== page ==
The title of the blog series is All About Walking but this week it’s all about Writing not just putting pen to paper but also reading the work of others, and encouraging people to write their own stories, all wrapped up around walking.
This year marks the 60th anniversary of the publication of Laurie Lee‘s semi-autobiographical novel “Cider with Rosie” , which for many of us, we encountered as a set book in the secondary English curriculum. Brought up in Slad, a remote village in the Cotswolds, that even today appears untouched and equally remote, he evokes a charming childhood, although in reality, with an absent father, a brood of siblings, his mother must have found it challenging to say the least, bringing up eight children in a damp house at the bottom of a steep valley. Soon to be heralded as one of our great twentieth century poets and writers, and this book, the first in an autobiographical trilogy, was to sell more than 6 million copies!
How could we resist a walk Between the Lines of Cider with Rosie, especially as Gloucestershire’s brilliant landscape photographer and artist, Kel Portman, accepted our invitation to create a walkshop with us in which we invite you to read, discuss and illustrate Cider with Rosie.
It all kicks off at Stroud railway station, mid morning on Saturday 2 November, from where we follow a pretty route, chosen by Kel, to the village of Slad, the surroundings of which are now carefully managed by Gloucestershire Wildlife Trust. Unlike previous Between the Lines walkshops, in which we explored urban neighbourhoods, this is our first out and about in the countryside. Come and join us
“Most of the cottages were built of Cotswold stone and were roofed with split-stone tiles. The tiles grew a kind of golden moss which sparked like crystallised honey.”
Earlier this month, we celebrated National Poetry Day taking a group of people to search the City of London in search of ‘Truth‘. This year‘s theme of ‘truth’ was quite a challenge and we started first by examining the myths around the history of the ‘London Stone’ which if you haven’t seen it you can find encased in a glass and portland stone casement on the north side of Cannon Street opposite the railway station. We walked along Saint Swithin’s Lane hoping it wouldn’t rain, glancing in at the Rothschilds bank and it’s magnificent oil painting and tapestry on show to the public. Next we walked through to the Foreign Exchange in search of the statues of newsman Reuters and US President Abraham Lincoln whose bust is hidden in an alcove at the back of the Exchange. We finished up opposite the Bank of England where they ‘make a promise to pay the bearer…’.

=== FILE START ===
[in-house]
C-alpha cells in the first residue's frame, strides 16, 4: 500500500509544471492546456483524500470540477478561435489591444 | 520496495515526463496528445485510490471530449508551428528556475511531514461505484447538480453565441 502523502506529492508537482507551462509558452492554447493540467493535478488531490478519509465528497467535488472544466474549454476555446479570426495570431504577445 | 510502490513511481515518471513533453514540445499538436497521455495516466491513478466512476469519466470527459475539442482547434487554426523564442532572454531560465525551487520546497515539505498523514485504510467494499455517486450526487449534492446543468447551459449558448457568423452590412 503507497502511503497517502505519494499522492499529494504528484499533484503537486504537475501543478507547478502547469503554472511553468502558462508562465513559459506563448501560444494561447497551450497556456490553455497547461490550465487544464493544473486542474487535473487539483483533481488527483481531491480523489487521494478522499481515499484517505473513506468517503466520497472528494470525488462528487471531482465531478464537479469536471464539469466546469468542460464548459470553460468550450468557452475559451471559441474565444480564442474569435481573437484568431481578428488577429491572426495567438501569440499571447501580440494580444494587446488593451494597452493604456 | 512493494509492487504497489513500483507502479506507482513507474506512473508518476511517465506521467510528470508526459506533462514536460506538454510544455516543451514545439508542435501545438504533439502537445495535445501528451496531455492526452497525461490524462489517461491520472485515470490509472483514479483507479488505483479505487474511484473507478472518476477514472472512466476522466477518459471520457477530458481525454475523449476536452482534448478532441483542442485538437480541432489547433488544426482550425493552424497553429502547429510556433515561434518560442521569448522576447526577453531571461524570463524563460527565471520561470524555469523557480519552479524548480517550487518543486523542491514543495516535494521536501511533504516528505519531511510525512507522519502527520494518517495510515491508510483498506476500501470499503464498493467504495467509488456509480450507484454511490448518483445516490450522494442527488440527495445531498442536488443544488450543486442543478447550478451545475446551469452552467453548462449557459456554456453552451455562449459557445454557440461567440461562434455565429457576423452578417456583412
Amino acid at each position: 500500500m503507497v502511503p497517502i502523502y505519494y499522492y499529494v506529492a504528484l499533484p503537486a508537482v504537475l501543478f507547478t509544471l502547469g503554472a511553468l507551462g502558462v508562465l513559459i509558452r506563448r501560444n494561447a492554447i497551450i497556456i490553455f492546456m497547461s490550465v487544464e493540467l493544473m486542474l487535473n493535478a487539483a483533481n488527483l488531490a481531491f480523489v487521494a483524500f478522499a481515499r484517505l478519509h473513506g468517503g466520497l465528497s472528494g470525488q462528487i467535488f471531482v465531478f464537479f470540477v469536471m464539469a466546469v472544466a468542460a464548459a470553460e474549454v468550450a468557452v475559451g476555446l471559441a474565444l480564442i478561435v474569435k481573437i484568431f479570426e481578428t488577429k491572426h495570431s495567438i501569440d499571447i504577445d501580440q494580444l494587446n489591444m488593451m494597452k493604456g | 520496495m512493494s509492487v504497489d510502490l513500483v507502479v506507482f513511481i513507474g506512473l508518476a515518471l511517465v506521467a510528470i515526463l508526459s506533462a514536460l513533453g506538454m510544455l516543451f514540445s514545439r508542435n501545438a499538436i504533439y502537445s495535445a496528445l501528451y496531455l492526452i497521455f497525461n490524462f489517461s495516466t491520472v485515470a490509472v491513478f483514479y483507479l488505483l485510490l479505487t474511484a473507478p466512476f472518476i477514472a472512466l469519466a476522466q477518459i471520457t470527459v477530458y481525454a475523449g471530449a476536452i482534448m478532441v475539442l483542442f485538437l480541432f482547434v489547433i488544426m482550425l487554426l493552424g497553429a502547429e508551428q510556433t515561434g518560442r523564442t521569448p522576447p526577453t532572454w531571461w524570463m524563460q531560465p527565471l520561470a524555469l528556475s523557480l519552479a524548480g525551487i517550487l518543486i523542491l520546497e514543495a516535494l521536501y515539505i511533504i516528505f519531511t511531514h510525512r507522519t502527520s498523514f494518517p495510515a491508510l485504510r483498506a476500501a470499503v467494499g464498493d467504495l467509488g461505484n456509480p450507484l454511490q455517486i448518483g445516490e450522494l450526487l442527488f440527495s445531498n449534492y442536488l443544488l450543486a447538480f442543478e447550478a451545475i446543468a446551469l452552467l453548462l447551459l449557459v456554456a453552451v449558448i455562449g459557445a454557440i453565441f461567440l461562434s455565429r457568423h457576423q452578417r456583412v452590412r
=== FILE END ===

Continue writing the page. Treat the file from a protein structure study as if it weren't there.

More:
You can read the haiku we composed and recited during the walk by downloading and double sided printing from here (there there’s a handy crib here to help you fold and cut your journal).
Since the spring we have been trying our hand at running creative writing walkshops working with Rebekah Lattin-Rawstrone who is a writing tutor at City University and a novelist in her own right. We celebrated the 300th anniversary of the publication of Daniel Defoe‘s Robinson Crusoe with a walkshop from the Barbican and across the City, and in July ran a walkshop in Kensington Gardens and surrounding streets to mark the anniversary of the first Moon Walk. This month we are returning to the Barbican Centre for a walkshop that will take you on a circuitous route Finsbury Square via Bunhill Fields and trendy streets in Shoreditch, discovering Autumn Colours. Come and join us
Concurrently, working with Sampson Low Publishers we have been running a flash writing competitions in which winners see their work published in a beautifully illustrated (by Alban Low) chapbook. The fruits of our flash writing competitions will be showcased next month at an authors’ reading event in Greenwich – we hope to see you there.
Rebekah has also been editing the winning entires to our flash writing competitions – the latest to which you still have time to submit – just 250 words or under with a story inspired by Autumn Colours. Details here.
All about walking blog posting is unpredictable – if it’s raining biblical downpours then a blog post is more likely to appear, in most other weather conditions we are out walking and not blogging on a keyboard…..